Tag Archives: Agriculture

Cold Comfort Farmville

25 Jan

Recently, Oprah Winfrey’s personal physician Dr Phillip McGraw doled out some advice to a woman (whom we’ll call Teresa because that was her name) about her addiction to playing games on Facebook. Although I have never watched his television broadcast, I understand he has produced a number of books so I’m sure he is a perfectly competent doctor. However, I feel I must take issue with his advice to Teresa. It represents a fatal misunderstanding of the changing world in which we are all living in.

Apparently, Teresa is addicted to playing a game called “Farmville.” In this game you can do all the things that farmers do (including but not limited to raising crops, breeding livestock, watching your family’s legacy crumble before your very eyes and refusing to let traveling salesmen sleep with your daughter). To play Farmville, you must be signed up to Facebook, a new and exciting way to “network” “socially” on the “Internet.” Teresa has family of her own, and they seem to feel neglected by the amount of time she is online, tending to her virtual responsibilities rather than her real life ones. Dr Phil’s advice was quite simply to “unplug it and walk away,”  (which I believe, in talk show speak, is the opposite of “You go, girl”).

This is very bad advice. Very bad indeed. I appreciate that the good doctor may not be as aware of the importance of technology as I am; however, it simply makes no sense to encourage anyone to stop using Facebook. Social networking sites are as essential to a thriving economy as were sub-prime loans—-we need them to get to where we want to be and damn the consequences. If Teresa’s family feels a little abandoned, well, that’s a small price to pay. Whatever her line of business, be it Avon sales, arts and crafts or head of the PTA, Teresa has acknowledged that she needs to be “connected.” Dr Phil would never have dreamed of asking a 1960s businessman to give up and walk away from his alcoholism for it was an essential part of clinching the deal. Today social networking sites have taken the place of the boardroom. With every poke, Teresa is climbing the ladder of success.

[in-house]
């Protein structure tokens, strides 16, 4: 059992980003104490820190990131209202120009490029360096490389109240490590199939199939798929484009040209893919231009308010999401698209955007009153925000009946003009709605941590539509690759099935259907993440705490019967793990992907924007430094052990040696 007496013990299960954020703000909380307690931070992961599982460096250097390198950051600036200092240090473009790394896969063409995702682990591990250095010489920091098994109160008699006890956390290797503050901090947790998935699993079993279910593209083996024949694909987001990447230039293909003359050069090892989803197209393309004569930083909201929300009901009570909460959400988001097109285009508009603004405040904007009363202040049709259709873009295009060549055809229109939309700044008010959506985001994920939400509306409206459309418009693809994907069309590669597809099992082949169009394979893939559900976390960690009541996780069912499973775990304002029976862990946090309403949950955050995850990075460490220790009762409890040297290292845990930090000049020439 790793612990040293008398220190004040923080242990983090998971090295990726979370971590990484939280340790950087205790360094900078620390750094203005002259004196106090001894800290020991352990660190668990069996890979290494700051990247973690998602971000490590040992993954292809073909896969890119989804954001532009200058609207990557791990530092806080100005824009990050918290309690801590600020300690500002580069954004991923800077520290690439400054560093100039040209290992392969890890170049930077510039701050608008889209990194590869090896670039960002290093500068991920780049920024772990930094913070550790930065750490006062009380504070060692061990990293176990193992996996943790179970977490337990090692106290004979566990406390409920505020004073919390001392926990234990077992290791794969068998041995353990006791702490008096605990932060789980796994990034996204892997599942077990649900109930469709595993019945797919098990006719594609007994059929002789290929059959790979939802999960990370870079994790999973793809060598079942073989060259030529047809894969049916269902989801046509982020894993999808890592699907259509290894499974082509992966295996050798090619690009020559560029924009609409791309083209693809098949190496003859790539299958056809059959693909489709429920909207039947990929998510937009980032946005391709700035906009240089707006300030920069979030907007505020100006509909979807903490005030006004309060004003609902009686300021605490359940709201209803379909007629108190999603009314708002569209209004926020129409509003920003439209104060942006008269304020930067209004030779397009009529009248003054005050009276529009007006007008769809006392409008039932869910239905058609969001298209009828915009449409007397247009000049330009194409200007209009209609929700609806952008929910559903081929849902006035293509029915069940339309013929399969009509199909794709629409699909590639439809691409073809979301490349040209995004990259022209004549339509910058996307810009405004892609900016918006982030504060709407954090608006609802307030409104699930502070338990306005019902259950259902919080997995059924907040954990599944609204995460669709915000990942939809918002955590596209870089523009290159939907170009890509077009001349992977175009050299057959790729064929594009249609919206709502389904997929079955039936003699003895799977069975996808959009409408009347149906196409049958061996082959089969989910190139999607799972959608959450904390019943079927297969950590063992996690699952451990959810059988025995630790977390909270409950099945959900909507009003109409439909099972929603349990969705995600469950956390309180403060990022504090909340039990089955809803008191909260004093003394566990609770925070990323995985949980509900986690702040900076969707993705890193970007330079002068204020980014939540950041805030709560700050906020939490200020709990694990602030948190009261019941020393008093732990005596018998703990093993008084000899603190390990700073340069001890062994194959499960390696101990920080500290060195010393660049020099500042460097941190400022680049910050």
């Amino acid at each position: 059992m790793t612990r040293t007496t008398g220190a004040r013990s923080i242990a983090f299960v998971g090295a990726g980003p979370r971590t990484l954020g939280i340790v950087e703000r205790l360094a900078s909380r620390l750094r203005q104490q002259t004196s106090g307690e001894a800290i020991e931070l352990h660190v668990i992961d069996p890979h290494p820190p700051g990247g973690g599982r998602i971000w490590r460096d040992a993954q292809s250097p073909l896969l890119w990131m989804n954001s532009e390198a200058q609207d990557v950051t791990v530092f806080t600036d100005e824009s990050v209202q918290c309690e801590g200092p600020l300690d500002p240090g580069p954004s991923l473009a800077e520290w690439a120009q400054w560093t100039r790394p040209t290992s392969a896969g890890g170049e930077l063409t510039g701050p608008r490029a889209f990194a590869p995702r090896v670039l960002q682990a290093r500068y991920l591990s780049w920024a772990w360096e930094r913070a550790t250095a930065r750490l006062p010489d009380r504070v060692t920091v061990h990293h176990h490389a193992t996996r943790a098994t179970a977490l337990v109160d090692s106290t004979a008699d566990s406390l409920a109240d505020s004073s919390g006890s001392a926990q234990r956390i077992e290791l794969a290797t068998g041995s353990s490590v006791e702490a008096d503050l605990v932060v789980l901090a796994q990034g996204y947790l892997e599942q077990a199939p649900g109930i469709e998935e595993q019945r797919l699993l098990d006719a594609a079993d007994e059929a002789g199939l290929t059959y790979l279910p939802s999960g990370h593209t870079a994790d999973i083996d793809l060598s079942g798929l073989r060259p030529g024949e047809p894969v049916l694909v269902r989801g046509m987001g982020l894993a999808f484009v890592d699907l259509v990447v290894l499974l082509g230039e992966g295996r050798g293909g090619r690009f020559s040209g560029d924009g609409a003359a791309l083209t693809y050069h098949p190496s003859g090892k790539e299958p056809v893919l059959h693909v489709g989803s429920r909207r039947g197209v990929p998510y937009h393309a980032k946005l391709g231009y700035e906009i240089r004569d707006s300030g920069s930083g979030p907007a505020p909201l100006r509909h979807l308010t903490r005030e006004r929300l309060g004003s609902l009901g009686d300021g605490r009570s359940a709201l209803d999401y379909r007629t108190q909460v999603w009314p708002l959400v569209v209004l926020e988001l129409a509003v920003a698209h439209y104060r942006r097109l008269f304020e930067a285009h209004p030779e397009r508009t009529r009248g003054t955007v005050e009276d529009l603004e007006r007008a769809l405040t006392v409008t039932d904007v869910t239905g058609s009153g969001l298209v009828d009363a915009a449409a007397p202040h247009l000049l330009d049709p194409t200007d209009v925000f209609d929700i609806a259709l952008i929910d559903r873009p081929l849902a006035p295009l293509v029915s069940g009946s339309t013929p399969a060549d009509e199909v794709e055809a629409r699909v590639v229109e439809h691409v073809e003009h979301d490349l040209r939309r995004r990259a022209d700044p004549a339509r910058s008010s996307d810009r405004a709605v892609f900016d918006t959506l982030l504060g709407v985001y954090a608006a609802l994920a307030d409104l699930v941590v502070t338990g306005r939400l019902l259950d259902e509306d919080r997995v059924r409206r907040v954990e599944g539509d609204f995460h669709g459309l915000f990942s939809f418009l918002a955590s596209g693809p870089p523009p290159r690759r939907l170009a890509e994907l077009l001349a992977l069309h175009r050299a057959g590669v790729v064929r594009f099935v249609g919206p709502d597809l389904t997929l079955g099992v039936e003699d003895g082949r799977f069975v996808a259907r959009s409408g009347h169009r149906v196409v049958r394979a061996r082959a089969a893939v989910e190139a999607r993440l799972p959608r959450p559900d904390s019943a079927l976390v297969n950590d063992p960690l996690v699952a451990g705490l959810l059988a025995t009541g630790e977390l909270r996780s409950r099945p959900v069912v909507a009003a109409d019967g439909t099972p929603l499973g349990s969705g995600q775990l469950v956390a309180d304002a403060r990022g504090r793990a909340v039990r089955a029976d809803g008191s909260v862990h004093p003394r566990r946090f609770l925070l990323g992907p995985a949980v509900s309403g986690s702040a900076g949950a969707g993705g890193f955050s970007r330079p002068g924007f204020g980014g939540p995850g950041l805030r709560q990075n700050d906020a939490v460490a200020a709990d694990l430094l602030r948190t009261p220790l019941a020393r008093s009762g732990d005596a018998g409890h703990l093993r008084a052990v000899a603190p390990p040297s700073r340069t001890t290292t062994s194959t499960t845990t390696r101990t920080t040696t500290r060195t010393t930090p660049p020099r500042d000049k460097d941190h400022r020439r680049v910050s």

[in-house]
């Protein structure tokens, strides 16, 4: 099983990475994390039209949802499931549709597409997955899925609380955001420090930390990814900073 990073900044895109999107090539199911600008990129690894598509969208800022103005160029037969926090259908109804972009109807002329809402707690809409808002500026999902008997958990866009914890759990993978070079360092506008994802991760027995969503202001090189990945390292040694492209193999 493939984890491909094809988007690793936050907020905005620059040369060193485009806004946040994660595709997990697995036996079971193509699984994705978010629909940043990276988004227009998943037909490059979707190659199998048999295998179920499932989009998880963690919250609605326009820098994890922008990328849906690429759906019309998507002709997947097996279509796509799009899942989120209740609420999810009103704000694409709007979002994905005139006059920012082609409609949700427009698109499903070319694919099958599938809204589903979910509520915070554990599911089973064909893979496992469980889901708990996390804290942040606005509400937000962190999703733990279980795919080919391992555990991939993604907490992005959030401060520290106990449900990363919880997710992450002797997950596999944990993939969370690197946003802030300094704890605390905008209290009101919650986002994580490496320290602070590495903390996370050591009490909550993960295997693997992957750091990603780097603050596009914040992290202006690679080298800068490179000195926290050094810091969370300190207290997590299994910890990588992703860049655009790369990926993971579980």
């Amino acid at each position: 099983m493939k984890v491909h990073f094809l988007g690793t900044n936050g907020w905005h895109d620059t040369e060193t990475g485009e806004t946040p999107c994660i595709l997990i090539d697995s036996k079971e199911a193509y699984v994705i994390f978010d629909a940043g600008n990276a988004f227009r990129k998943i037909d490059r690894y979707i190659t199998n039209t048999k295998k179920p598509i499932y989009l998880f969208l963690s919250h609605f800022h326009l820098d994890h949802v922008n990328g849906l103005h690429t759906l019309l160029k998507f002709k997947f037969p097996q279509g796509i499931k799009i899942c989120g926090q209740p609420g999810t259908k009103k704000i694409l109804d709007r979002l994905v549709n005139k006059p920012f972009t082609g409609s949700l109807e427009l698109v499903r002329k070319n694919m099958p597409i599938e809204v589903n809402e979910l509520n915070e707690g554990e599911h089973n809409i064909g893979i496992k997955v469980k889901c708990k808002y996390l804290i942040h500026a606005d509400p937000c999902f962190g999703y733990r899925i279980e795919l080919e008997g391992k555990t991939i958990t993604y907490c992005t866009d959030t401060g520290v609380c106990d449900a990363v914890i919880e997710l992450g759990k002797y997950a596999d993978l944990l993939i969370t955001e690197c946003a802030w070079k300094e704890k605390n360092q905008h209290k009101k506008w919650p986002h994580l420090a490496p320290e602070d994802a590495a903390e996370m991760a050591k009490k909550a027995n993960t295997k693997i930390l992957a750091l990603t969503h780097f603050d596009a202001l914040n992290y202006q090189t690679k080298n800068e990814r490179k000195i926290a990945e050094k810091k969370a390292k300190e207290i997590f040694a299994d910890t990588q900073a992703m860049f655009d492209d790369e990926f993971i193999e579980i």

Personally, I admire Teresa’s dedication to her farm. Has not Dr Phil heard that people are starving all over the world? Teresa’s contributions to the food chain might just be enough to kickstart the end to global famine. The fact that her crops don’t really exist is neither here nor there in my book. My guess is that she is geographically limited in terms of raising actual food for actual starving people; so why shouldn’t she raise virtual food for virtually starving people? It’s better than doing nothing, Dr Phil!  Teresa should be seen as a pioneer for her willingness to focus on growing food for the planet, even at the expense of looking after her own children’s nutritional needs. Everyone acknowledges that it is challenging being a parent in today’s day and age. Teresa is setting a good example for her children by showing them that there are other things in the world more important than them, and I see this as an excellent lesson in global responsibility.

A far more sensible suggestion for Teresa would have been to encourage her children to join Farmville and Facebook. I’ve personally found that since I started communicating online, my relationships with my family have improved immensely. They can stay up to date with what’s going on in my life, and I needn’t see or speak with them so really it’s a win-win situation. Having her children as Farmville friends on Facebook will not only intensify their family bond (for what child could feel neglected when his mother is constantly available to fertilize his field), but it should also expand her acreage and, as a result, increase her harvest profit margin.

Keep farming, Teresa, I’m behind you one hundred per cent. I award you a blue ribbon for being both the Farmer and Mother of the Year.